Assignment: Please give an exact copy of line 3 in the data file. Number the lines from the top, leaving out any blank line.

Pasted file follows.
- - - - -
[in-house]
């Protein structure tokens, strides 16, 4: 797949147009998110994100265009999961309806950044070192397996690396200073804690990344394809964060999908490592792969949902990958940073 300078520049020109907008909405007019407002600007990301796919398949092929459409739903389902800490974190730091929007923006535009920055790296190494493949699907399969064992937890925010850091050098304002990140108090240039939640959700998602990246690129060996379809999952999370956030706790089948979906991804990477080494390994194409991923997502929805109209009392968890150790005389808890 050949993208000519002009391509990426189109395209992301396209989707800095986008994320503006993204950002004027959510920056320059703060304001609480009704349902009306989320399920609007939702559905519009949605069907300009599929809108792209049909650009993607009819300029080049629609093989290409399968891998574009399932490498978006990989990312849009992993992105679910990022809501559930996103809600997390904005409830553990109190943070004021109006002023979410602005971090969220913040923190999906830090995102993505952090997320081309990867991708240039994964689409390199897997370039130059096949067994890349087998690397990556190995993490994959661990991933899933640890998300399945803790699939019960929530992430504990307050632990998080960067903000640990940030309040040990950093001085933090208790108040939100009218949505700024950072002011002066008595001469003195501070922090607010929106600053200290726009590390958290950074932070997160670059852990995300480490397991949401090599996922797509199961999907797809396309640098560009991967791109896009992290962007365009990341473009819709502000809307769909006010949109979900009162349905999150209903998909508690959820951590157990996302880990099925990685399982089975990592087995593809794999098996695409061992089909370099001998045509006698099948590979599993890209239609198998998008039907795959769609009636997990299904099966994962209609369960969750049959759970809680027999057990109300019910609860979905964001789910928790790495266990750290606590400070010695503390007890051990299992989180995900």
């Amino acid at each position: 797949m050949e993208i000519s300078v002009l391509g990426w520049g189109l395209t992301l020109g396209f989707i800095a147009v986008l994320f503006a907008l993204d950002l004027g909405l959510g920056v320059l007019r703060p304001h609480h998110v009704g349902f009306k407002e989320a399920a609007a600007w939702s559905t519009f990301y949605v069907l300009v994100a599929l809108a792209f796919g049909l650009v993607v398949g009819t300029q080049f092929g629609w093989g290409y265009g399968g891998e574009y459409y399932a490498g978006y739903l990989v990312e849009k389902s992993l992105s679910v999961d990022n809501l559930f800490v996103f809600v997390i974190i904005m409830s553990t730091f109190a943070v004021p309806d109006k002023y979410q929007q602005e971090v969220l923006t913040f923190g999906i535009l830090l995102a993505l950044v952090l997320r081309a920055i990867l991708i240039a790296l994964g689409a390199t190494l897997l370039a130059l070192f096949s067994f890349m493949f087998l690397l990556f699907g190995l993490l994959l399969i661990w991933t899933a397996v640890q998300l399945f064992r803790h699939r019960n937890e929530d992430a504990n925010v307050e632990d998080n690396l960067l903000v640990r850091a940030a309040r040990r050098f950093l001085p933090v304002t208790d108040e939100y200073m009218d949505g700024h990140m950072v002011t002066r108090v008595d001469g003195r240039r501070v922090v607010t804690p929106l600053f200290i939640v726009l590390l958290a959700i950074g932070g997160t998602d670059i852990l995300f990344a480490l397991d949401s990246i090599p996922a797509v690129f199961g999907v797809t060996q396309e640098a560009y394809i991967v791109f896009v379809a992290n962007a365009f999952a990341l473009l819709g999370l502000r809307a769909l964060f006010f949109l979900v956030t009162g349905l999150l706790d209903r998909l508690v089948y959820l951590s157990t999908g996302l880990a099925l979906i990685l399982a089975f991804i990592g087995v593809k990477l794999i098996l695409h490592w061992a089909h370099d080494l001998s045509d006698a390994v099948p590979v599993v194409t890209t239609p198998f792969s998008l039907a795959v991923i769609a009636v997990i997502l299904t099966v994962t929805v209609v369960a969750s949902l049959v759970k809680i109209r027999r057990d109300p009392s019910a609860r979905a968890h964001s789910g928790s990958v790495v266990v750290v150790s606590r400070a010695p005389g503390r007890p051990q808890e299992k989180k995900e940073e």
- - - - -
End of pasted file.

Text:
């Amino acid at each position: 797949m050949e993208i000519s300078v002009l391509g990426w520049g189109l395209t992301l020109g396209f989707i800095a147009v986008l994320f503006a907008l993204d950002l004027g909405l959510g920056v320059l007019r703060p304001h609480h998110v009704g349902f009306k407002e989320a399920a609007a600007w939702s559905t519009f990301y949605v069907l300009v994100a599929l809108a792209f796919g049909l650009v993607v398949g009819t300029q080049f092929g629609w093989g290409y265009g399968g891998e574009y459409y399932a490498g978006y739903l990989v990312e849009k389902s992993l992105s679910v999961d990022n809501l559930f800490v996103f809600v997390i974190i904005m409830s553990t730091f109190a943070v004021p309806d109006k002023y979410q929007q602005e971090v969220l923006t913040f923190g999906i535009l830090l995102a993505l950044v952090l997320r081309a920055i990867l991708i240039a790296l994964g689409a390199t190494l897997l370039a130059l070192f096949s067994f890349m493949f087998l690397l990556f699907g190995l993490l994959l399969i661990w991933t899933a397996v640890q998300l399945f064992r803790h699939r019960n937890e929530d992430a504990n925010v307050e632990d998080n690396l960067l903000v640990r850091a940030a309040r040990r050098f950093l001085p933090v304002t208790d108040e939100y200073m009218d949505g700024h990140m950072v002011t002066r108090v008595d001469g003195r240039r501070v922090v607010t804690p929106l600053f200290i939640v726009l590390l958290a959700i950074g932070g997160t998602d670059i852990l995300f990344a480490l397991d949401s990246i090599p996922a797509v690129f199961g999907v797809t060996q396309e640098a560009y394809i991967v791109f896009v379809a992290n962007a365009f999952a990341l473009l819709g999370l502000r809307a769909l964060f006010f949109l979900v956030t009162g349905l999150l706790d209903r998909l508690v089948y959820l951590s157990t999908g996302l880990a099925l979906i990685l399982a089975f991804i990592g087995v593809k990477l794999i098996l695409h490592w061992a089909h370099d080494l001998s045509d006698a390994v099948p590979v599993v194409t890209t239609p198998f792969s998008l039907a795959v991923i769609a009636v997990i997502l299904t099966v994962t929805v209609v369960a969750s949902l049959v759970k809680i109209r027999r057990d109300p009392s019910a609860r979905a968890h964001s789910g928790s990958v790495v266990v750290v150790s606590r400070a010695p005389g503390r007890p051990q808890e299992k989180k995900e940073e």